Inflation is in the air

Supply and demand imbalances and rising commodity prices are driving higher inflation expectations. But is high inflation here to stay or just a flash in the pan?

As the world gradually reopens and enters into post Covid-19 recovery, a combination of rising commodity prices, supply chain disruptions and mismatches between the speed at which demand and supply return is driving a price shock in the global economy. The question on everyone’s mind now is: will this trend last and is inflation here to stay?

The extent to which there should be concern over rising inflation depends on the following factors: whether the current rise in prices is transitory or signifies a more persistent trend; if the drivers of this rise are good or detrimental for equities; and how policymakers will respond.

Our long-held view is that although temporary in nature, the price shocks will last longer than central banks across advanced economies are currently assuming. This is fuelled by the interaction of a number of factors including a relatively quick absorption of economic slack, higher inflation expectations and a relatively relaxed attitude from central banks.

The US labour market is a case in point here. The conventional wisdom is that the unusual combination of high unemployment and relatively solid wage increases reflect transient frictions, due to mismatches between demand and supply of labour on the back of lingering Covid-related fears, issues with childcare and the (relatively generous) unemployment benefits, which might have discouraged some workers to accept new job offers. Although we do not disagree with this view, we would argue that other factors such as a higher propensity for early retirement, in response to the health scare, might also be playing a part. And therefore the participation rate could remain lower than pre-pandemic levels for much longer, contributing to tighter market conditions and potentially igniting wage growth sooner than expected.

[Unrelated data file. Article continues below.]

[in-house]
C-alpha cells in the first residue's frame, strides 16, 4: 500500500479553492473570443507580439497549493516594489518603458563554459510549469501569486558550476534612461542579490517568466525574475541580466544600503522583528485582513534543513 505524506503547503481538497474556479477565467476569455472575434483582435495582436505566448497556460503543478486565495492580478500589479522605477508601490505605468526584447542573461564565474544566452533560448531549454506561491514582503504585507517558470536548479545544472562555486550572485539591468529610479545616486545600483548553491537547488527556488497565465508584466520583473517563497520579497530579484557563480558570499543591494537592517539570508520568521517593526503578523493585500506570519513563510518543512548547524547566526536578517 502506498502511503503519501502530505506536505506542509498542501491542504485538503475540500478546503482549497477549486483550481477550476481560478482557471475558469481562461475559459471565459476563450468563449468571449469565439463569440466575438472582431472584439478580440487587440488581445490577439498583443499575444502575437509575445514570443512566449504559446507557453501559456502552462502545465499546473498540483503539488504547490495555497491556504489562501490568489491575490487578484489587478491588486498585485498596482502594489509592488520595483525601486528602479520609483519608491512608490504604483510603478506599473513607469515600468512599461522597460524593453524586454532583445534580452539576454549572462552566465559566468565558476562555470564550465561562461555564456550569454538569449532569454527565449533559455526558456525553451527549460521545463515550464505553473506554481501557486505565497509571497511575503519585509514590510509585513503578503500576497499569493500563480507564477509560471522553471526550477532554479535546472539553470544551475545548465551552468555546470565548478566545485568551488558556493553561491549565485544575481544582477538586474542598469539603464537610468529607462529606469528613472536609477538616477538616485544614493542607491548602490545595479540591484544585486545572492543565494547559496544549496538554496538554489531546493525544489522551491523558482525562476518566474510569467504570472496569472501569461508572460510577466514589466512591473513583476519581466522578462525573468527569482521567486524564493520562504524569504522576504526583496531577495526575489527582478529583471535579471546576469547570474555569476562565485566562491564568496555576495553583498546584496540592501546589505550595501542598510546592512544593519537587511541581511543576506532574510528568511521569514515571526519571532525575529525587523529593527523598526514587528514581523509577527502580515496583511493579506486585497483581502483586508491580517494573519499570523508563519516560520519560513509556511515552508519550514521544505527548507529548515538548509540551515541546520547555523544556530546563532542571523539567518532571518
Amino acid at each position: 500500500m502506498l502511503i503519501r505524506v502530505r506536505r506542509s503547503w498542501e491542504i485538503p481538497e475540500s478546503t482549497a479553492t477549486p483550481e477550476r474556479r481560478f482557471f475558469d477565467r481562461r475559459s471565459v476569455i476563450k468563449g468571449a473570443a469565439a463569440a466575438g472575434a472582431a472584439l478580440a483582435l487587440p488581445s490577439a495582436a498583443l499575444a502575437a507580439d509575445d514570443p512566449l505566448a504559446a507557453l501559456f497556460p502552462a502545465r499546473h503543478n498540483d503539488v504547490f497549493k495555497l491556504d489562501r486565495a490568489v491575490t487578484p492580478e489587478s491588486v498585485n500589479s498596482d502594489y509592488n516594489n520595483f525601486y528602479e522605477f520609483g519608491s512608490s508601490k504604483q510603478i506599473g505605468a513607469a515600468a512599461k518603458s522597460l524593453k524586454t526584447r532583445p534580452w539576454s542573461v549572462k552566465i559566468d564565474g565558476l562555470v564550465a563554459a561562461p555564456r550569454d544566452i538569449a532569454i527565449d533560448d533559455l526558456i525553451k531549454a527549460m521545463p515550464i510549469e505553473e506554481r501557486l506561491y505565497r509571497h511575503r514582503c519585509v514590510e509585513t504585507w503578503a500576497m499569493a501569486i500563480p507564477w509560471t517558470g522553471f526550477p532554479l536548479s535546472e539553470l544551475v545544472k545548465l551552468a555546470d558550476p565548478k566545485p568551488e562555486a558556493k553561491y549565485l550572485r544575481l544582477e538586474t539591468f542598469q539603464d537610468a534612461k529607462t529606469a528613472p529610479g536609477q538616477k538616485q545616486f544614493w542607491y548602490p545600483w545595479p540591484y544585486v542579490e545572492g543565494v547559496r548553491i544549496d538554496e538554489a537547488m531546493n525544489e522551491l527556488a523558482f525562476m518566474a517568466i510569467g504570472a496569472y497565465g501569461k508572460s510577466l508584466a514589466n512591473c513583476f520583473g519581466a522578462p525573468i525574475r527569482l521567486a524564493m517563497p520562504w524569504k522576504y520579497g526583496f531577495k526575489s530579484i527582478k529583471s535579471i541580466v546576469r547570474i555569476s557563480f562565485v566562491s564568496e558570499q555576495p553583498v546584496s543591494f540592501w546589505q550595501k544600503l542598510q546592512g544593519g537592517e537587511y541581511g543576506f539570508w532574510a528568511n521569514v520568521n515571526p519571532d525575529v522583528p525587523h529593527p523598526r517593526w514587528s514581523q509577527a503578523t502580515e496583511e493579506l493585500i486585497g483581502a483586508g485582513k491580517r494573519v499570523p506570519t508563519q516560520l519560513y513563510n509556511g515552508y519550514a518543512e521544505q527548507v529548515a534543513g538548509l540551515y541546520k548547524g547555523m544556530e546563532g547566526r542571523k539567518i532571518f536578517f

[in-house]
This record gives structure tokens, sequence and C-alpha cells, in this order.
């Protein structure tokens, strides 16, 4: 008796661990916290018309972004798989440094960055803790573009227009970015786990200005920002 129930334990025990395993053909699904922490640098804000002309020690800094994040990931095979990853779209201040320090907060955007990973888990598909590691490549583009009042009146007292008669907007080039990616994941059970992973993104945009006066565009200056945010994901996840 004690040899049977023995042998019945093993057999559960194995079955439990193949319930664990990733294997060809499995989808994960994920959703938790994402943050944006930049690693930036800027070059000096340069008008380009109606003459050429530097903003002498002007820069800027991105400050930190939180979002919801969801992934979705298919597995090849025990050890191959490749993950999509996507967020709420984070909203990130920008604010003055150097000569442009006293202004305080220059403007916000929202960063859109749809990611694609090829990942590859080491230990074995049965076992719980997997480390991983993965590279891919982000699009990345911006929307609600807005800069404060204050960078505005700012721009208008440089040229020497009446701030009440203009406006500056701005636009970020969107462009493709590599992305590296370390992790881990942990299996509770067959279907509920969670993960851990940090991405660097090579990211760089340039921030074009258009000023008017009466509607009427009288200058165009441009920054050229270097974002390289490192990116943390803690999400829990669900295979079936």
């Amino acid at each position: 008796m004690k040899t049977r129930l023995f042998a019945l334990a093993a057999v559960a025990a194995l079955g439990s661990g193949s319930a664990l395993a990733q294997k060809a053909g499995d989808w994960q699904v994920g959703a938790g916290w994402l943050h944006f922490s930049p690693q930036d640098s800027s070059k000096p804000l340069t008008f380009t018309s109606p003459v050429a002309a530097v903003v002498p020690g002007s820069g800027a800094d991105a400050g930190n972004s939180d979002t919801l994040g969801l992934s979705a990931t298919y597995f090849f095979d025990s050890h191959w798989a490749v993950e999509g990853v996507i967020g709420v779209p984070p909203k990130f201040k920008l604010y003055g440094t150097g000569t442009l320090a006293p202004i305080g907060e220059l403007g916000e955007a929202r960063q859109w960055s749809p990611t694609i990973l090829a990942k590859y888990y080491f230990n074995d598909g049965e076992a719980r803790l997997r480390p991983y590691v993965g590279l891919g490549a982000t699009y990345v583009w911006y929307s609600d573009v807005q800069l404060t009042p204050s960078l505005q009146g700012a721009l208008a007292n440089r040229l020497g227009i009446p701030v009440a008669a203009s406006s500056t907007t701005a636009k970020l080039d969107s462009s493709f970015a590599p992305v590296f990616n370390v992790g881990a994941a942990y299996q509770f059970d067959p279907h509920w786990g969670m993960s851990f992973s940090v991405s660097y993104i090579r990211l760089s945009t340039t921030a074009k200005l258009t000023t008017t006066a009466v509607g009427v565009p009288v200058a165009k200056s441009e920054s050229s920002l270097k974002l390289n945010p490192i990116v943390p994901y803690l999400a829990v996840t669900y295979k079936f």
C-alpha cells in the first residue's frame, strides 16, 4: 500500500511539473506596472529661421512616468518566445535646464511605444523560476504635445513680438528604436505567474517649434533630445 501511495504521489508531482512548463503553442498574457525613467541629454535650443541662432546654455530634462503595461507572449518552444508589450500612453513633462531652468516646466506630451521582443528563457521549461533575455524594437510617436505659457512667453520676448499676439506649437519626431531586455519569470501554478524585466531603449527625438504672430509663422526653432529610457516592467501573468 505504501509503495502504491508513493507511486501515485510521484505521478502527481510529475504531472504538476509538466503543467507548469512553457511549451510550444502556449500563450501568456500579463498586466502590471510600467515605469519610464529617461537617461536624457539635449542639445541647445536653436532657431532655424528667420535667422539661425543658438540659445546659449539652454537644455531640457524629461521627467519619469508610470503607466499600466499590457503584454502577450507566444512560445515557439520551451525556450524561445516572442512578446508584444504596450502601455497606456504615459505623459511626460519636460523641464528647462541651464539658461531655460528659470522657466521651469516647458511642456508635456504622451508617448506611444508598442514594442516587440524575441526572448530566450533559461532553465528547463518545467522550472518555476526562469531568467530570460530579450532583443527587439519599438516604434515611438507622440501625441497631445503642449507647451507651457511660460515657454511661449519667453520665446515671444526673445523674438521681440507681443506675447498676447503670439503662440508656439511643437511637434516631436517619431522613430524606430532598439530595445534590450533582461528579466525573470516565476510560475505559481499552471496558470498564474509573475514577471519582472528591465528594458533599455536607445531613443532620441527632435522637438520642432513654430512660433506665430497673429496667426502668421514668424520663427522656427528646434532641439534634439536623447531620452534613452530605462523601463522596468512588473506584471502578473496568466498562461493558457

While most of the recent price pressures are transitory in nature, reflecting for example supply chain bottlenecks, they have had already some impact on inflation expectations, which has the potential to transform them in a more enduring shock

Paul Hollingsworth, Chief European Economist, BNP Paribas

Solid growth accommodated by central banks and leading to more persistent and domestically generated inflation is fundamentally constructive for equity markets. However, a key risk to this scenario is getting too much of a good thing. If inflation runs out of control, markets might be concerned that central banks will have to make up by significantly increasing rates, and abruptly slow growth

Luigi Speranza, Chief Global Economist, BNP Paribas

In Europe, the situation is different than in the US, as furlough schemes have kept employers and employees attached, which has limited labour market frictions and kept wages dynamics in check so far. Still, with headline inflation expected to be at 3% in the Eurozone and around 4% in Germany by the end of 2021, collective negotiations next year should see higher wage demand.

A risk is that these global price pressures will be sustained and central banks are being called upon to act fast before inflation rises out of control. However, the response from central banks has been rather measured. The US Federal Reserve and the Bank of England have both indicated that they will wait to see inflation before acting rather than move in anticipation of it. The ECB’s newly-announced strategy review was a shift in a more dovish direction.

The central banks’ current approach does not mean that monetary policy will not be tightened but rather that the tightening will come later than expected and proceed in a more gradual fashion, than seen in the past under similar circumstances, a recipe for a tantrum-less taper.

tantrum-less taper

While unlikely to result in a 1970-like inflation shock, we expect the current price shock to prove more persistent than generally assumed. This follows our call back in April 2020 that the medium-term impact of the Covid shock could prove to be inflationary. Our inflation forecasts are generally above the consensus and if anything we see risks to them as skewed to the upside

Olivia Frieser, Global Head of Markets 360

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